In this paper, I have argued that miracle sixteen from the Vita, in particular, and possibly an unknown contemporary source were the texts used to construct panel 12a in the St. William window. I believe this miracle has not been connected to panel 12a because it was not understood that the Ethiopian in miracle sixteen is fully a demon disguised as an Ethiopian with monstrous attributes, including “fiery eyes, gnashing wolfish ravenous teeth, and with hands like the claws of an eagle.”[31] This demonic trickery was popular in other texts concerning demons and demonic possessions. Since Ethiopians were often described as disguised demons, and demons described as having “Ethiopian” characteristics, a depiction of either could represent a demon, as seen in the Vita. Therefore, panel 12a is a representation of a demon chasing a man based upon miracle sixteen from the Vita; however, the overt monstrous Ethiopian depiction was not translated into the image. Yet, in knowing that Ethiopians and demons are interchangeable in art and in text, one can then additionally interpret that the demon in panel 12a is also a derogatory depiction of an Ethiopian.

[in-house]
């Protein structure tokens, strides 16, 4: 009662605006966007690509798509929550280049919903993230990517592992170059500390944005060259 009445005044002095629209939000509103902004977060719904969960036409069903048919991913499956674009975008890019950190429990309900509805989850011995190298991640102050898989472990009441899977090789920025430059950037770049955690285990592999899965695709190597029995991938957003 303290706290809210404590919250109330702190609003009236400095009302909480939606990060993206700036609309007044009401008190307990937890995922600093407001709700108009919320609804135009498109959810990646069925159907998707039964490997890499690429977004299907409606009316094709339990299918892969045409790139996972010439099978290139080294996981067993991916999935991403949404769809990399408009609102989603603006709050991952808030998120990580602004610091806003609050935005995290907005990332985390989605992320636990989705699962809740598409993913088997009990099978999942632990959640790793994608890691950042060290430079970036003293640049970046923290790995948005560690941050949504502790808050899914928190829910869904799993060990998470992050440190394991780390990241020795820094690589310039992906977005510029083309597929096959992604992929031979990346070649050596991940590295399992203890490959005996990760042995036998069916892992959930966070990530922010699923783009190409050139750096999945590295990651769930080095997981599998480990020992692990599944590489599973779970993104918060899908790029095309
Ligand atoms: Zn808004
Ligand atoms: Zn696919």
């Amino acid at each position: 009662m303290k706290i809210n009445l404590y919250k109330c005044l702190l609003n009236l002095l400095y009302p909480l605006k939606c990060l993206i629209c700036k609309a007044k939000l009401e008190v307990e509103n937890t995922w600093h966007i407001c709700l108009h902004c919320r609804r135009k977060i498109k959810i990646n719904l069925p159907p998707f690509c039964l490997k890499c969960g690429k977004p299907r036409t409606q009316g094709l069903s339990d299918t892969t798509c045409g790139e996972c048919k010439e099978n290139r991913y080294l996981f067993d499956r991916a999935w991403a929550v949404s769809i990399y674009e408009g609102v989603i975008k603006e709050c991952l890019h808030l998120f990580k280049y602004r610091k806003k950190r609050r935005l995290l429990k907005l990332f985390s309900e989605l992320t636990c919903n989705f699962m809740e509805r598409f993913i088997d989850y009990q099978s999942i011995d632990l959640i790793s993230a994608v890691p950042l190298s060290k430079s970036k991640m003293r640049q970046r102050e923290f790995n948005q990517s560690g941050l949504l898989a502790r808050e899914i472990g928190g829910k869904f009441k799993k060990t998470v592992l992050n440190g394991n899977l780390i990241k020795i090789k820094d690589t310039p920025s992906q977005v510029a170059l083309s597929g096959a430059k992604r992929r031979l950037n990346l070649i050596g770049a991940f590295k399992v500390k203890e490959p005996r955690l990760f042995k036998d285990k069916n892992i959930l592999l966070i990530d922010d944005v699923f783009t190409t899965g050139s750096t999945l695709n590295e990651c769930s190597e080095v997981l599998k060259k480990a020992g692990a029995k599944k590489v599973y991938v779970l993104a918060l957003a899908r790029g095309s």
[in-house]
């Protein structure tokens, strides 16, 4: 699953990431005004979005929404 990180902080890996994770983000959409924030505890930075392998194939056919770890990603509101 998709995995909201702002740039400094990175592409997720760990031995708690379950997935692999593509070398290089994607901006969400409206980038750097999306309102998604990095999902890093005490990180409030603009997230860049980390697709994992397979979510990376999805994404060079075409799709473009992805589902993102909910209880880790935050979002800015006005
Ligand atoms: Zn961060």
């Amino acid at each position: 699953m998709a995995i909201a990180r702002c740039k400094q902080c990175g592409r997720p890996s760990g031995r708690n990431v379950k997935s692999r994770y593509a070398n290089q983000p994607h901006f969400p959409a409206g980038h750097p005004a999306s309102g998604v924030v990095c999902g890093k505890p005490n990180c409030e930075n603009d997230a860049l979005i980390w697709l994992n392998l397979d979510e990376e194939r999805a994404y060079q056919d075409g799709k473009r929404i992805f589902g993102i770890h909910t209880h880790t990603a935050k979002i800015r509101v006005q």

Candace A. Reilly


Candace A. Reilly is currently completing her MA in Medieval Studies at the University of York at the Centre of Medieval Studies. As a continuation of her previous research on death, dying, and monsters in the High Middle Ages, her MA dissertation is an interdisciplinary study about revenants in texts and the void of malign undead imagery in England in the twelfth and thirteenth centuries. 


Appendix: Miracle 16 from De paralyticis curatis from the Vita: